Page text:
Photo Credit: Wikipedia commons
Yemenite mother and her baby with an Israeli nurse, circa 1951.

The Knesset has unanimously passed a law that will allow families of Yemenite children who disappeared decades ago to exhume their graves for DNA testing.

The law, proposed by Likud MK Nurit Koren was passed by the Knesset plenum in an emotional second and third reading on Monday, and will remain effective for two years. Koren herself is the daughter of Yemenite immigrants whose cousin was among those who disappeared.


The families of at least 300 children who vanished between the years 1948 and 1970 are to be funded by the new law. They now will be allowed to obtain a court order to open the graves where their children are allegedly interred and request genetic testing to determine who lies therein – at state expense.

More than 1,000 families of mostly Yemenite immigrants allege their children were kidnapped and then handed to Ashkenazi families for adoption in Israel and abroad.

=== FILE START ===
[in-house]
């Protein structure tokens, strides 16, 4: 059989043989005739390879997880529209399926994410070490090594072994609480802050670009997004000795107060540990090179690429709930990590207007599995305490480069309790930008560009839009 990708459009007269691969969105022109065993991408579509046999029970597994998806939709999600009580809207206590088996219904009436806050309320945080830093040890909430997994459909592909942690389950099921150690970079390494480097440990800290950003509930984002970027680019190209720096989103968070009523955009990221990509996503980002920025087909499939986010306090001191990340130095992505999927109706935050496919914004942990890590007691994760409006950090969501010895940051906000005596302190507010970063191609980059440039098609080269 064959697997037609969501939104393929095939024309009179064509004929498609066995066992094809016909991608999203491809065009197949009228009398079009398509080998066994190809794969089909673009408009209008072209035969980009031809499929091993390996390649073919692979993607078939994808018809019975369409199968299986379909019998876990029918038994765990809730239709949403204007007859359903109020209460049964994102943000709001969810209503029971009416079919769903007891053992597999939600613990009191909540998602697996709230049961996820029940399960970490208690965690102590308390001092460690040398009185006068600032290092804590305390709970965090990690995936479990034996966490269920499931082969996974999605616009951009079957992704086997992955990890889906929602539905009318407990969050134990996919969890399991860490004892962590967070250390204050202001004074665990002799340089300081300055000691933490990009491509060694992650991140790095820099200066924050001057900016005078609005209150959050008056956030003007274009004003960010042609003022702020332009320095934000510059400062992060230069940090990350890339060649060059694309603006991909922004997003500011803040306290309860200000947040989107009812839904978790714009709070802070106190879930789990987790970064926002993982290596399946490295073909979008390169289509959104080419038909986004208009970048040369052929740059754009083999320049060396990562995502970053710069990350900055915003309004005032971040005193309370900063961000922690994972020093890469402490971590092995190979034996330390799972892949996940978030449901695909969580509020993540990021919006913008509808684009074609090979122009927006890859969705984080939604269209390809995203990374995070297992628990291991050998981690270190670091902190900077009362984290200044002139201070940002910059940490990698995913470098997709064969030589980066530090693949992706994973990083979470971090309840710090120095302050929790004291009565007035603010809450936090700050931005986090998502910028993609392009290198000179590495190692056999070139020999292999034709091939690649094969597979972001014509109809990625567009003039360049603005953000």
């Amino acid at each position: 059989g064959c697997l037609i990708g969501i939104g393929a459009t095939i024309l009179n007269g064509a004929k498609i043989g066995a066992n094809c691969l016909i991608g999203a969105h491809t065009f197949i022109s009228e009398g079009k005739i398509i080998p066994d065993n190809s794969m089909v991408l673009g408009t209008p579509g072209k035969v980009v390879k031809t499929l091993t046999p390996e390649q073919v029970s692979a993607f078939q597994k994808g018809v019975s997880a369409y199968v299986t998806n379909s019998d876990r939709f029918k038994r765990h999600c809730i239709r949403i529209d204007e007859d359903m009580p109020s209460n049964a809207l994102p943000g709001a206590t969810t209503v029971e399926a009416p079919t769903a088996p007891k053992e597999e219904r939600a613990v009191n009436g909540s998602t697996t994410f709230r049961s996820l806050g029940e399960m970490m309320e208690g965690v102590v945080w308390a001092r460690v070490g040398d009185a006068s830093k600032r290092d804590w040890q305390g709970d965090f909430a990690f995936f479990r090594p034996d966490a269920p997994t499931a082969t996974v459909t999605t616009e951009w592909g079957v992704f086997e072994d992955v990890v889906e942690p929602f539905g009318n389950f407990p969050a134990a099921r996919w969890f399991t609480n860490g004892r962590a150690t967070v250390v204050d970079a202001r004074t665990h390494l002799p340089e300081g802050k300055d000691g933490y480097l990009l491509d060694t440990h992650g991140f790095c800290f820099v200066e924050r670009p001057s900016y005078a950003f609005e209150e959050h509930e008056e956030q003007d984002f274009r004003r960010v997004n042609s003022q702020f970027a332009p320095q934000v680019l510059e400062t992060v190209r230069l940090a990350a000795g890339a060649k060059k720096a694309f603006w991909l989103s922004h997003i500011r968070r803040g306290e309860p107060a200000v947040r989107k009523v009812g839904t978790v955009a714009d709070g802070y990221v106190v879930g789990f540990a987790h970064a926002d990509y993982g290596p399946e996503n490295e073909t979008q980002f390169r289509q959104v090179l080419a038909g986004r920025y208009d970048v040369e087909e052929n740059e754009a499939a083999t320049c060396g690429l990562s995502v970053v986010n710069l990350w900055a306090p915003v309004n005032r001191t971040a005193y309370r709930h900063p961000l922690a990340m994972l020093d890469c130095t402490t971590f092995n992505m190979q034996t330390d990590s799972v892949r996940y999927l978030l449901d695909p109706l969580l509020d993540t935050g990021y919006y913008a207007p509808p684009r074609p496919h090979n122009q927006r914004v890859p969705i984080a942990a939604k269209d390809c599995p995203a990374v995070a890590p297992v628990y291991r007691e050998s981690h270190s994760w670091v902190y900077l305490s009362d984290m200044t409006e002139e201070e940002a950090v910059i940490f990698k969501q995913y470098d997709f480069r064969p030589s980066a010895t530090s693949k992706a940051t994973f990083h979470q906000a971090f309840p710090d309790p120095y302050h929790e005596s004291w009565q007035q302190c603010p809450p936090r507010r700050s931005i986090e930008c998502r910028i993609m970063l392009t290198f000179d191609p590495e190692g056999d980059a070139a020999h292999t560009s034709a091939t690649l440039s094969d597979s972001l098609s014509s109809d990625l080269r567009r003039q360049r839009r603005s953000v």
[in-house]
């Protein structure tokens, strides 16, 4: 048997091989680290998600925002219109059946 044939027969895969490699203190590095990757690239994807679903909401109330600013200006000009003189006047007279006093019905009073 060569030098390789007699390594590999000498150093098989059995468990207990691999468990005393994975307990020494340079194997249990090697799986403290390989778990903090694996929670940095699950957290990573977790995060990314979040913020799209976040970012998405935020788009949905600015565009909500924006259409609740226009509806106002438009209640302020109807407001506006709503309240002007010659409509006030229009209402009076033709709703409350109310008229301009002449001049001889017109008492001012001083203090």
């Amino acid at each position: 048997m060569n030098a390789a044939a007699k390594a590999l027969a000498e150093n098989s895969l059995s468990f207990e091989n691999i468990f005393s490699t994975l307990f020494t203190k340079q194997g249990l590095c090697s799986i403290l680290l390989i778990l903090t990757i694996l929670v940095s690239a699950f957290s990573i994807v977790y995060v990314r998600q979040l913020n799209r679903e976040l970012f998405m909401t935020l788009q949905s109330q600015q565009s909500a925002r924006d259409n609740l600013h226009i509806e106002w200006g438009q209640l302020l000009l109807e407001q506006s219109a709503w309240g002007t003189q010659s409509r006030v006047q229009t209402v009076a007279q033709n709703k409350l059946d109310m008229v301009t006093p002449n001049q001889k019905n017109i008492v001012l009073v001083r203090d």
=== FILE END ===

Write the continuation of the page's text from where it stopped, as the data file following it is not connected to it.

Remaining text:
Some Israeli officials told the families that their children “died” and were “immediately buried,” often without first notifying parents.

An online database of some 200,000 pages of declassified documents about the bitter affair was finally posted online by the Israeli government about a year ago – after probes by three separate government committees.

In some cases, families don’t even know where their child is buried; in others, graves have been identified with multiple bodies.


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Hana Levi Julian is a Middle East news analyst with a degree in Mass Communication and Journalism from Southern Connecticut State University. A past columnist with The Jewish Press and senior editor at Arutz 7, Ms. Julian has written for, and other media outlets, in addition to her years working in broadcast journalism.